Food Marketing Institute (FMI), Arlington, Va., released its U.S. Grocery Shopper Trends 2017 analysis, which reveals shopper demand for dimensions of transparency along the supply chain challenged by an evolving marketplace.
The research signaled that U.S. grocery shoppers want more than just information; they desire transparency that engages them, offering assurances of food safety, the pursuit of health and wellness, the appetite for discovery and a closer connection to food.
“[Consumers] can handle the truth, and the information they do want to know, they want delivered in a clear, forthright, trustworthy and easy-to-find way that conveys some sense of vulnerability and openness,” says Leslie Sarasin, president and CEO. “This is a crucial area because I think honest clarity is the currency of trust in the digital age.”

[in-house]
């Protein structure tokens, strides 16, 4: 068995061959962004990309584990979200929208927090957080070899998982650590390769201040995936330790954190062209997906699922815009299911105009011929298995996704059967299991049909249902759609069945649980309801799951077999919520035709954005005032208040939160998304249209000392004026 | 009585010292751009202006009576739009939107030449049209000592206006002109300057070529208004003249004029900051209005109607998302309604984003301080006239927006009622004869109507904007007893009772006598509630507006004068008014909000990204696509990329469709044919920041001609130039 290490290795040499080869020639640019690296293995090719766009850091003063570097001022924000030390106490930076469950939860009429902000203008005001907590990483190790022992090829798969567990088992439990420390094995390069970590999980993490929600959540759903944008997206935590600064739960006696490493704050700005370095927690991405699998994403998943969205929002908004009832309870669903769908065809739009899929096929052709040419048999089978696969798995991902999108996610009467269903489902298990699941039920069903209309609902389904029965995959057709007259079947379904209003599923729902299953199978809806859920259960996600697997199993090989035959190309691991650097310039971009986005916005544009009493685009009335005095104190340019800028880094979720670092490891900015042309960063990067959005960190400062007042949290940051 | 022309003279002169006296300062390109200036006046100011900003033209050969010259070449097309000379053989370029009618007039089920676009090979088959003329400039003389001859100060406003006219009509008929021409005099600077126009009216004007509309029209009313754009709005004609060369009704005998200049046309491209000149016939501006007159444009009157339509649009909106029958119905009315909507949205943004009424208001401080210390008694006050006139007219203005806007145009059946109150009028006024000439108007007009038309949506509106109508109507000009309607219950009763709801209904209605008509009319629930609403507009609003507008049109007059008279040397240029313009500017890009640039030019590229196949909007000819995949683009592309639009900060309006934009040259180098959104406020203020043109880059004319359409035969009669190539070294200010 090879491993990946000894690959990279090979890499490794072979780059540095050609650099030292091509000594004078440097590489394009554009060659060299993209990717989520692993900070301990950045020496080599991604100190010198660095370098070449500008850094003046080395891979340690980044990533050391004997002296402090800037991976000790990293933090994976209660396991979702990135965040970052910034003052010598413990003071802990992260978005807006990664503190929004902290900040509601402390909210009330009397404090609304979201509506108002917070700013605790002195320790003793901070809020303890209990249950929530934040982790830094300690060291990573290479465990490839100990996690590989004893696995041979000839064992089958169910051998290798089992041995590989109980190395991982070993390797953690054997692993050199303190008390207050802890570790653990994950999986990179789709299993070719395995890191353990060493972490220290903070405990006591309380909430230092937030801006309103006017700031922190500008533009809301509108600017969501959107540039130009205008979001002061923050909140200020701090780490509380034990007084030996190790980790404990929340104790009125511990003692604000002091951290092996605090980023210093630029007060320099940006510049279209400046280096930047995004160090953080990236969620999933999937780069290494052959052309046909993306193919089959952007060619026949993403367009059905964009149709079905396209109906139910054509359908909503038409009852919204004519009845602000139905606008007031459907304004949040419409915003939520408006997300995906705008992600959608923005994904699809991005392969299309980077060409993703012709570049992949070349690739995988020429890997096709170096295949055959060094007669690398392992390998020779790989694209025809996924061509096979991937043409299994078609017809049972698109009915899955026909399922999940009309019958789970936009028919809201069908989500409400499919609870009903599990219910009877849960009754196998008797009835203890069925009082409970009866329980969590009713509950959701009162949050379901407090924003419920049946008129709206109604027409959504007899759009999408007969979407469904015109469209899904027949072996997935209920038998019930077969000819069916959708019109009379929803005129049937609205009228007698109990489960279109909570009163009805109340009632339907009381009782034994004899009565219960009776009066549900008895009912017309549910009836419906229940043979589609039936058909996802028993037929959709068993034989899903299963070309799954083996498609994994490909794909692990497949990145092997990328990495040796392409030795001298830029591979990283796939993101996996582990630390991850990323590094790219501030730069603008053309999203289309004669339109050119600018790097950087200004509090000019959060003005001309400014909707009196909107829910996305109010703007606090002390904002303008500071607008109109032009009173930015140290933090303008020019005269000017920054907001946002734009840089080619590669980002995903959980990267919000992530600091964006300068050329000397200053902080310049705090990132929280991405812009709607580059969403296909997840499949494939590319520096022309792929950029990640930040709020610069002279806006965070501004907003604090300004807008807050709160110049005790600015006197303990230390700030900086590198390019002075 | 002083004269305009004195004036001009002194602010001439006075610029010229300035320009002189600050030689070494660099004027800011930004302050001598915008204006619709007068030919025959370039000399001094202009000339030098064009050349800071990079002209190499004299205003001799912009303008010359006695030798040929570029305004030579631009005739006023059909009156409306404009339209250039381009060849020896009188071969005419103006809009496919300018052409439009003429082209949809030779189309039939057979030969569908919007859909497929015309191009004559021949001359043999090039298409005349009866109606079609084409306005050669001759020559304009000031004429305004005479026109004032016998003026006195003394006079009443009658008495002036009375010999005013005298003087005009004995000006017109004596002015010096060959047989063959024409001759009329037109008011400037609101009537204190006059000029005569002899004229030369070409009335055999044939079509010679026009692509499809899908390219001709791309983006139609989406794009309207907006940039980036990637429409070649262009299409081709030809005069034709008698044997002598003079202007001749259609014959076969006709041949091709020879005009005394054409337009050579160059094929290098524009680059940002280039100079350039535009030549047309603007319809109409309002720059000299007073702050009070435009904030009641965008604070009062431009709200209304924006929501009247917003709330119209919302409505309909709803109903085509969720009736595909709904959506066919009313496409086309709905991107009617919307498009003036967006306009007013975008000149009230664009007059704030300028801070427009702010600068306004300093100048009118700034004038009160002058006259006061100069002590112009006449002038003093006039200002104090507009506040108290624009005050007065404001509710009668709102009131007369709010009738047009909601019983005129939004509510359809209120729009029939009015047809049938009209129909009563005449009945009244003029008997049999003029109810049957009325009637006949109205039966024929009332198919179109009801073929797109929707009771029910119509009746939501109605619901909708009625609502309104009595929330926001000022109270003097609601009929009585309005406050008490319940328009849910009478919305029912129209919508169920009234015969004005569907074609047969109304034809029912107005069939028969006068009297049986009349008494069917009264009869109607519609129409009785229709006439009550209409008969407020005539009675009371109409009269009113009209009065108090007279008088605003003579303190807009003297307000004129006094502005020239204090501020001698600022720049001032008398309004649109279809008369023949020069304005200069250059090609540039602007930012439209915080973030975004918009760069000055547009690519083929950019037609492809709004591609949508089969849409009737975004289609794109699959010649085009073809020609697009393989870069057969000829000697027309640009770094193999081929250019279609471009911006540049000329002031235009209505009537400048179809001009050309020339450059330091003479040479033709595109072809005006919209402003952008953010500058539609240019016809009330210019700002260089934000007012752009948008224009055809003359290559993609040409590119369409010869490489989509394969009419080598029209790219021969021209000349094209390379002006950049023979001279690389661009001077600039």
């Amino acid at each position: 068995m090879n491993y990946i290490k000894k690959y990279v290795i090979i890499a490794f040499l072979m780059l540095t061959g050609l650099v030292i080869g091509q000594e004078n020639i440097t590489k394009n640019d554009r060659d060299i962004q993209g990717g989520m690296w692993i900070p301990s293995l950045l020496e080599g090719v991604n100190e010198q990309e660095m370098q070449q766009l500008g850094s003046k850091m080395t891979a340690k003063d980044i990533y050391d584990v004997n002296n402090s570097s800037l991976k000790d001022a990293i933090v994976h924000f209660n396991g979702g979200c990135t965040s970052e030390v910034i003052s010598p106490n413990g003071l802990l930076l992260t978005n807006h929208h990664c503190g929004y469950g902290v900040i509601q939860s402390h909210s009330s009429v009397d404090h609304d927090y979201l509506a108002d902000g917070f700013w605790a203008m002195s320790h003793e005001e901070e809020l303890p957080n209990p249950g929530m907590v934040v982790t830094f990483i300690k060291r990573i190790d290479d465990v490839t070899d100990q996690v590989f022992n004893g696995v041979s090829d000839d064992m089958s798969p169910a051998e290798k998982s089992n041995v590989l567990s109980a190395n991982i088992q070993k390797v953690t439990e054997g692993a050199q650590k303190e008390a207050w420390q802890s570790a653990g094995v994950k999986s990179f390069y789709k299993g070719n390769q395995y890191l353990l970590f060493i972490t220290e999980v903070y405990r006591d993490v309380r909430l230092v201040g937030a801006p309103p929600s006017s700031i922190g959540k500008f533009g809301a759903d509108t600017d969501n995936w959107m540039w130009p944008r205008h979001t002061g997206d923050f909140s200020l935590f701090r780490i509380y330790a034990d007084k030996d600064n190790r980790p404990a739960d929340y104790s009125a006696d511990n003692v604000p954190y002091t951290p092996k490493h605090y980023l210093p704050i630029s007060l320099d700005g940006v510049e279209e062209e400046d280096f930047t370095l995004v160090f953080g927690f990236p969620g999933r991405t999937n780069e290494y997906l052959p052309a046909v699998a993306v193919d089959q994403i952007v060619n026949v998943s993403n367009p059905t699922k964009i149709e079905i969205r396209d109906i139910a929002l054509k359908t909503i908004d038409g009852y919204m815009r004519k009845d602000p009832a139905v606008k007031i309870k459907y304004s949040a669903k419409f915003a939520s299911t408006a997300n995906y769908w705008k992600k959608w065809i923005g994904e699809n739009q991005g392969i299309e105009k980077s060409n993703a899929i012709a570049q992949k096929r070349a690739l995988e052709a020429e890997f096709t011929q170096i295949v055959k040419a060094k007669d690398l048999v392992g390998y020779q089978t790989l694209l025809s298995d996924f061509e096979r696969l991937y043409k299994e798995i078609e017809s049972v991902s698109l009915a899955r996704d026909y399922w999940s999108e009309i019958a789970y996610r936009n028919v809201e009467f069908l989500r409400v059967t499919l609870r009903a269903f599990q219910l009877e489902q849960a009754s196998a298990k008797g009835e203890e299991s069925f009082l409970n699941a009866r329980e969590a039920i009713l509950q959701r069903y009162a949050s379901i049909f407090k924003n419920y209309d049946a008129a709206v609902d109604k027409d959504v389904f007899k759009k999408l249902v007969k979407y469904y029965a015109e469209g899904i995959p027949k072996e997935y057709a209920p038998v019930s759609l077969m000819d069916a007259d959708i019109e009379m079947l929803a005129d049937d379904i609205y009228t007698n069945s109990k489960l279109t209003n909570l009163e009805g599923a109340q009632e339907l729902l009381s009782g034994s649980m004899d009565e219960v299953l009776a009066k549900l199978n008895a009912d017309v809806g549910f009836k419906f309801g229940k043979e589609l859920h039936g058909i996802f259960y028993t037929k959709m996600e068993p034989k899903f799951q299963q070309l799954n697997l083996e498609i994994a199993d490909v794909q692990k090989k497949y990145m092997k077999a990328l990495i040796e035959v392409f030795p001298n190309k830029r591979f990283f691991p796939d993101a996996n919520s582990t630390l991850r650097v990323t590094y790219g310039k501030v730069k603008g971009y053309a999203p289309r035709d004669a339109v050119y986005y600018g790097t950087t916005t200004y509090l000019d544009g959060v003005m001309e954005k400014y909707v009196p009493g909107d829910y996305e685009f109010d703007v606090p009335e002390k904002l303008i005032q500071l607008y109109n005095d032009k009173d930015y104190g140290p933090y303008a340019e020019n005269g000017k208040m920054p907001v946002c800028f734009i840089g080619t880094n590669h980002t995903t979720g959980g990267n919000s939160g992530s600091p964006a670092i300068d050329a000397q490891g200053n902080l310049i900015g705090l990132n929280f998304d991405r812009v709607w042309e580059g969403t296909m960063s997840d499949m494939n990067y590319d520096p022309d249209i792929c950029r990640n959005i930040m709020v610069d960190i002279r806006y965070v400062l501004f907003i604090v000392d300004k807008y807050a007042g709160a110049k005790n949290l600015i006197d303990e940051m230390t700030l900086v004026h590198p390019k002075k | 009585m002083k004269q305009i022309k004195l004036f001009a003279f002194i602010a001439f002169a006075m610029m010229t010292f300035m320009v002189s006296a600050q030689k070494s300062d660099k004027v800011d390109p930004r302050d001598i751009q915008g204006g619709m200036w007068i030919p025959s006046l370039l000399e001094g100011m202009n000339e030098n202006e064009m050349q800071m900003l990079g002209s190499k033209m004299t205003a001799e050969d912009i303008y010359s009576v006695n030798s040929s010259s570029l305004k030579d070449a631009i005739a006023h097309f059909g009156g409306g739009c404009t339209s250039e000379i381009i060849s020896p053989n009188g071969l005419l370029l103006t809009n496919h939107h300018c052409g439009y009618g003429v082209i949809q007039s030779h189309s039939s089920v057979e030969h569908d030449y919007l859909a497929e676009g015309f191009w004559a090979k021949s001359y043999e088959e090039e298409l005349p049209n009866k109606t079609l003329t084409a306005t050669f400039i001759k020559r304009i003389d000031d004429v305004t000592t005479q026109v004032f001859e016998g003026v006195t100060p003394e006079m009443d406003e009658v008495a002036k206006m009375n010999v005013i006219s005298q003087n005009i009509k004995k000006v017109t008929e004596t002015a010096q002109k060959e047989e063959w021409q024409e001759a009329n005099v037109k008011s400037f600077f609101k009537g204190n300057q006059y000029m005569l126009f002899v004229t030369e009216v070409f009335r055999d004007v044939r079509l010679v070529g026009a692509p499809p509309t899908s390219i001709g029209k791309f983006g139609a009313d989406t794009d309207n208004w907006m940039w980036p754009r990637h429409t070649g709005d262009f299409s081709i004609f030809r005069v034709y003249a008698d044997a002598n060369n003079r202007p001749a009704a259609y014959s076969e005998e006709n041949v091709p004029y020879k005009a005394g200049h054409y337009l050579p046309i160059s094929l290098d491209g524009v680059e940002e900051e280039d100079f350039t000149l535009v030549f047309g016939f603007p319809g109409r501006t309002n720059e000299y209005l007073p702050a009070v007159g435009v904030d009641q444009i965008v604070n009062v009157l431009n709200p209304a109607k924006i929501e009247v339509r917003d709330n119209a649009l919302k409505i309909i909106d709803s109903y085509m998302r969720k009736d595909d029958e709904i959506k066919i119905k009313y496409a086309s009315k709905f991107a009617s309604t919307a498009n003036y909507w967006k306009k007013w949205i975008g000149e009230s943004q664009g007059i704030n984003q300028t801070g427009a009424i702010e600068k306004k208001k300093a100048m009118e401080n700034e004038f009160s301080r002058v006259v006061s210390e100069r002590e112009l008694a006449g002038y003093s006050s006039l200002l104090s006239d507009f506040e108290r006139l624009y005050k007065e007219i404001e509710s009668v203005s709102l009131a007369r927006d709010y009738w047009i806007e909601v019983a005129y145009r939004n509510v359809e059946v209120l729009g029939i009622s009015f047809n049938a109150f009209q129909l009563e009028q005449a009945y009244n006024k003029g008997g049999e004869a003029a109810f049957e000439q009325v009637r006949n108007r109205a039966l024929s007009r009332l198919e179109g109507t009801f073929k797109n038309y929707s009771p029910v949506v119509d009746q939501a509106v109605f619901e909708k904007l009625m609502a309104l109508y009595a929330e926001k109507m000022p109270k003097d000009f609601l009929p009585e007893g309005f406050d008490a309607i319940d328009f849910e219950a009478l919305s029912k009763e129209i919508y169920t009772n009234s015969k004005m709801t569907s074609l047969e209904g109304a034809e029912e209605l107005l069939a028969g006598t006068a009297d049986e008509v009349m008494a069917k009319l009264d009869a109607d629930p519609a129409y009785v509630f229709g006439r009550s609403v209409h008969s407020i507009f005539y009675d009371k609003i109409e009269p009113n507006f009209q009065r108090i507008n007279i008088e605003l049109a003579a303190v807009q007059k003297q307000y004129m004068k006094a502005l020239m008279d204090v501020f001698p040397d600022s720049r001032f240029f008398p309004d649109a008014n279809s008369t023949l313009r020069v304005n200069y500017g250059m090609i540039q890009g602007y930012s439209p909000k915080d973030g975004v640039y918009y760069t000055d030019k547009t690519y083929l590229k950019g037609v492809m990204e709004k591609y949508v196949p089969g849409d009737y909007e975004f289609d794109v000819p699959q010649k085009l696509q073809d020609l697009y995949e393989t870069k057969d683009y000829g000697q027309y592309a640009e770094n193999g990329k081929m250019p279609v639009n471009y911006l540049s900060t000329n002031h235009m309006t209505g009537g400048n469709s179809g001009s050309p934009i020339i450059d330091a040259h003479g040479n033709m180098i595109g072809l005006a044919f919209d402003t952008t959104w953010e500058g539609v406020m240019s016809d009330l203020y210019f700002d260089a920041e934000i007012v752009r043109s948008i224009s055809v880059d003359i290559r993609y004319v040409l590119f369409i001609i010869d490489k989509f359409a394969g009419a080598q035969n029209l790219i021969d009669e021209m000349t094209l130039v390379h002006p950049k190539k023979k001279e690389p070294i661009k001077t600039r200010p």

While less traditional retailers enjoy more grocery traffic and shopper loyalty, FMI trends data note that 8% of shoppers still claim to have “no primary store.” Limited assortment (25%), natural (17%), convenience (11%), ethnic (11%) and online only (11%) food stores are increasingly frequented by shoppers. This is particularly significant because this year’s research suggests how comfortable Millennials have suddenly become with using online shopping for their grocery needs, although they still order only a limited breadth of food products online.
According to the trends findings, overall shopper ratings of how well stores are meeting their needs favor those retail channels that lead in transparency, including natural and organic, online only, club, fresh-focused and mid-market traditional grocery stores. Conversely, retail channels trailing in transparency include discount, convenience, supercenter, limited, dollar, drug and value-focused. Consumers continue to view their primary store also as a primary ally in their wellness pursuits (45%).
“In the competitive food retail landscape and in an age in which information moves faster and faster, the consumer demand for clear and honest answers offers a zip-line to confidence in the complex food system,” adds Sarasin.